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[Xmca-l] Re: Imagination



"Recollection" is a translation of Erinnerung, and "Memory" is Gedaechtnis.
The whole piece on Representation (Vorstellung) and Imagination (Einbildungskraft) is at http://www.marxists.org/reference/archive/hegel/works/sp/suspirit.htm#SU451 Attached is a couple of pages from Michael Inwood's excellent Hegel Dictionary explaining the differences between what these terms mean. I take it that Erinnerung is to be reminded of something, whereas Gedaechtnis is "thinking about something" and as you can read, is closely connected to the word.
Andy
------------------------------------------------------------------------
*Andy Blunden*
http://home.pacific.net.au/~andy/


mike cole wrote:
Andy- It was the Russians who pointed me toward Kant and they are doing contemporary work in which they claim Vygotsky and his followers as an inspiration. Some think that LSV was influenced by Hegel, so its of course interesting to see those additional categories emerge. 19th Century psychological vocabulary, especially in translation, seems awfully slippery territory to me. The word, "recollection" in this passage, for example, is not a currently used term in counter distinction to "memory." Normal problems. There are serious problems in contemporary discourse across languages as our explorations with out Russian colleagues have illustrated.

That said, I feel as if I am learning something from theorists who clearly influenced Vygotsky and early psychology -- when it was still possible to include culture in it. Ribot has a book called "Creative Imagination" which, interestingly links imagination to both movement and the meaning of a "voluntary" act. Parts of it are offputting, primitives thinking like children stuff that was also "in the air" for example. But at present the concepts of creativity and imagination are thoroughly entangled, so its curious to see that the two concepts are linked.

Just cause its old doesn't mean its useless, he found himself writing.
mike


Its difficult, of course, to know the extent to which pretty old approaches to a pesum

On Sat, Dec 13, 2014 at 4:39 PM, Andy Blunden <ablunden@mira.net <mailto:ablunden@mira.net>> wrote:

    I know we want to keep this relatively contemporary, but it may be
    worth noting that Hegel's Psychology also gave a prominent place
    to Imagination in the section on Representation, mediating between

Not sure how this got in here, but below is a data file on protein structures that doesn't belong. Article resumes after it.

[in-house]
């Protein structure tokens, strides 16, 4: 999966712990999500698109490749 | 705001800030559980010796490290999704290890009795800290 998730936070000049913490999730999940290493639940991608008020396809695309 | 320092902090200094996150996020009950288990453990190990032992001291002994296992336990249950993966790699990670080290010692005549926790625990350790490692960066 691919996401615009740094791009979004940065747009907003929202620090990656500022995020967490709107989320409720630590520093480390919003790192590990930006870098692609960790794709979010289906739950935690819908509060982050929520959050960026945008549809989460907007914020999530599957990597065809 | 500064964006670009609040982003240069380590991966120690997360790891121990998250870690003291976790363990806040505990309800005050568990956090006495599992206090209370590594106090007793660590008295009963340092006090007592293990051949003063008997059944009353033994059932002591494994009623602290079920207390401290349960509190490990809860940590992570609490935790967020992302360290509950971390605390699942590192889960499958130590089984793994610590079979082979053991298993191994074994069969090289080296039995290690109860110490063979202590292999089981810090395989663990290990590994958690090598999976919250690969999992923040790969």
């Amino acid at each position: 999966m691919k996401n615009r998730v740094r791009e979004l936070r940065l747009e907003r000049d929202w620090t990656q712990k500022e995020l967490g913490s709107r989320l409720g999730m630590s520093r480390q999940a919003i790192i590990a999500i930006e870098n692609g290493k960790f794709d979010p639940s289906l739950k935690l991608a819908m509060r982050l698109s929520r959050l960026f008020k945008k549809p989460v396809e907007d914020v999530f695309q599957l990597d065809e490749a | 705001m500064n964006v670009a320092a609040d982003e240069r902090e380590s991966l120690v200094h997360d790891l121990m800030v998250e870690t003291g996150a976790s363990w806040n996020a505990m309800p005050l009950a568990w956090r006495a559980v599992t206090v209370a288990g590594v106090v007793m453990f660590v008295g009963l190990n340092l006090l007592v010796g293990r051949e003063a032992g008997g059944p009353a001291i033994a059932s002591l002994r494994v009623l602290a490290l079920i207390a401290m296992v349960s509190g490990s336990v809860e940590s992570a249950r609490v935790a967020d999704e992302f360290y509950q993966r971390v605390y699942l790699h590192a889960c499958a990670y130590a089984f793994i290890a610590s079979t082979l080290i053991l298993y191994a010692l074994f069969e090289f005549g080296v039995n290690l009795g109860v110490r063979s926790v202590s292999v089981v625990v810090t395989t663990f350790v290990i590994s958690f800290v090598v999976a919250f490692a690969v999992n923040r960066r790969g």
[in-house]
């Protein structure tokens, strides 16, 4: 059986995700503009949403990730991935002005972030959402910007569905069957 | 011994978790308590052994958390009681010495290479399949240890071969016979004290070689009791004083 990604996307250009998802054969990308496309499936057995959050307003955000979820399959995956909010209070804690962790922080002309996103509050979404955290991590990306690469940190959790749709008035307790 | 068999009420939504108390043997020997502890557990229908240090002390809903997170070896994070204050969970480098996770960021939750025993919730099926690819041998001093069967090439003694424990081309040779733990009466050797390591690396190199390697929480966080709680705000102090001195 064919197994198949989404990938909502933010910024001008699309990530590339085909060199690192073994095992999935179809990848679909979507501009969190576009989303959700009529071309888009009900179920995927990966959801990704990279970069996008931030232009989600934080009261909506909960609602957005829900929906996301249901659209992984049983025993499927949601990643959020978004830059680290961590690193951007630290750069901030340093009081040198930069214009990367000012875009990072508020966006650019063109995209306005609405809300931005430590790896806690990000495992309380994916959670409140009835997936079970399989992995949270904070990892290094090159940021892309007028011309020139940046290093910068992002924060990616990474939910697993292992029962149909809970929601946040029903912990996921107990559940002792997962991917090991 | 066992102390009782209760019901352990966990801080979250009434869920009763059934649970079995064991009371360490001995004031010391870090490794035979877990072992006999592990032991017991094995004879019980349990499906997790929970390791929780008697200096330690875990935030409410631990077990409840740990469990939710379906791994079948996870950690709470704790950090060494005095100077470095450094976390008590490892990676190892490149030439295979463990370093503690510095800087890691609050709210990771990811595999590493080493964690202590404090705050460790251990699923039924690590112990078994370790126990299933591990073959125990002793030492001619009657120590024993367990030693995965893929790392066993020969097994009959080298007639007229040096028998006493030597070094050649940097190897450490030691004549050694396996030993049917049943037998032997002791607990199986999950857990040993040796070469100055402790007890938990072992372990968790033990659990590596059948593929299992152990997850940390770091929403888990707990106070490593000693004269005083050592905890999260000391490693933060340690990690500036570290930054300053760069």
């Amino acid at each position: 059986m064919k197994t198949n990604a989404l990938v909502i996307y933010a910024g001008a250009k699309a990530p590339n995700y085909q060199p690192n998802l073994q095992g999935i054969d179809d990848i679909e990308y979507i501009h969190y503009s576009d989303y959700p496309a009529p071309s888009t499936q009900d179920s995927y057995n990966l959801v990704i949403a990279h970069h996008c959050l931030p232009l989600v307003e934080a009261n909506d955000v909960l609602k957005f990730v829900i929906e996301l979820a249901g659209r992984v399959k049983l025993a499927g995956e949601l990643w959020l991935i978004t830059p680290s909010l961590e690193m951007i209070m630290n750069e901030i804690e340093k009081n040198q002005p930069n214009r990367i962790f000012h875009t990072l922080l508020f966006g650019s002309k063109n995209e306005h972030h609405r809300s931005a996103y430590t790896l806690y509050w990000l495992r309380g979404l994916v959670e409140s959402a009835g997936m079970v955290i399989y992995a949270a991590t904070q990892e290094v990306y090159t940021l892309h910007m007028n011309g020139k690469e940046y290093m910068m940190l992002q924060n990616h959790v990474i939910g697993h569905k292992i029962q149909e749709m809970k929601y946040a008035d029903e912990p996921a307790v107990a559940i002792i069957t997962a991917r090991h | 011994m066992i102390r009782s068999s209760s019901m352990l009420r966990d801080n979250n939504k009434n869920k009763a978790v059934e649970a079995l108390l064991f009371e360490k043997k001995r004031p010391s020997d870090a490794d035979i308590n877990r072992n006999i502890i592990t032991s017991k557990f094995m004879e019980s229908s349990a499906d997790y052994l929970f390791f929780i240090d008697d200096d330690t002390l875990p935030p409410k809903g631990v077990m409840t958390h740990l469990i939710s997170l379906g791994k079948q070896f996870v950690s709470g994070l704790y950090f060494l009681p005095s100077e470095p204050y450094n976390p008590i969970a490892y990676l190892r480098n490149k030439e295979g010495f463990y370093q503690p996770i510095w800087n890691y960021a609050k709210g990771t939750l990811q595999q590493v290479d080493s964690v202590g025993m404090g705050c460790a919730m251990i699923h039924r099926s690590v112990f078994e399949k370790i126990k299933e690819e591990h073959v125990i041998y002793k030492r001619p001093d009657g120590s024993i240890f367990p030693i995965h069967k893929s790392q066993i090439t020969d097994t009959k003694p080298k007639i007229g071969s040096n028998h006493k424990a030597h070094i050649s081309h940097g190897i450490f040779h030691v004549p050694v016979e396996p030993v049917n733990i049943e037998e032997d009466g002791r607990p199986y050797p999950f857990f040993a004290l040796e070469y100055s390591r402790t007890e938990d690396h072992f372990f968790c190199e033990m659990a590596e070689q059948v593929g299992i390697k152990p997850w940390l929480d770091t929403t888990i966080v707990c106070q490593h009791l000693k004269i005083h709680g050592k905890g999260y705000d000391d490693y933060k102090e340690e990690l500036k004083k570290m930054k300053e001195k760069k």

Recollection and Memory. He structured Imagination as (1)
    Reproductive Imagination, (2) Associative Imagination (3)
    Productive Imagination, which he says leads to the Sign, which he
    describes as Productive Memory. In other words, the transition
    from immediate sensation to Intellect is accomplished through
    these three grades of Imagination.

    Andy
    ------------------------------------------------------------------------
    *Andy Blunden*
    http://home.pacific.net.au/~andy/
    <http://home.pacific.net.au/%7Eandy/>


    mike cole wrote:

        Here are some questions I have after reading Strawson and
        Williams.

        Kant et al (including Russian developmentalists whose work i
        am trying to
        mine for empirical
        strategies and already-accumulated results) speak of productive
        imagination. The Russians write that productive imagination
        develops.

        At first I thought that the use of productive implies that
        there must be a
        kind of ​imagination called UNproductive imagination. But I
        learned that
        instead the idea of RE-productive imagination appears and is
        linked to
        memory.

        So, it seems that imagination is an ineluctable part of
        anticipation and
        memory.
        Imagine that!
        mike

        On Sat, Dec 13, 2014 at 12:16 PM, HENRY SHONERD
        <hshonerd@gmail.com <mailto:hshonerd@gmail.com>> wrote:
            Strawson provides a long view historically on imagination
            (starting with
            Hume and Kant), Williams a more contemporaneous look, and
            provides a space
            for imagination not afforded by the socio-cultural as
            fixed. This, coupled
            with Pelaprat and Cole on Gap/Imagination, gives me a
            ground to take part
            in the thread on imagination. Of course, I start with
            preconceptions: Vera
            on creative collaboration and the cognitive grammarian
            Langacker on
            symbolic assemblies in discourse and cognitive domains,
            particularly the
            temporal. Everyday discourse, it seems to me, is full of
            imagination and
            creativity. I am terribly interested in two aspects of
            temporality:
            sequence and rhythm (including tempo and rhythmic
            structure), which I think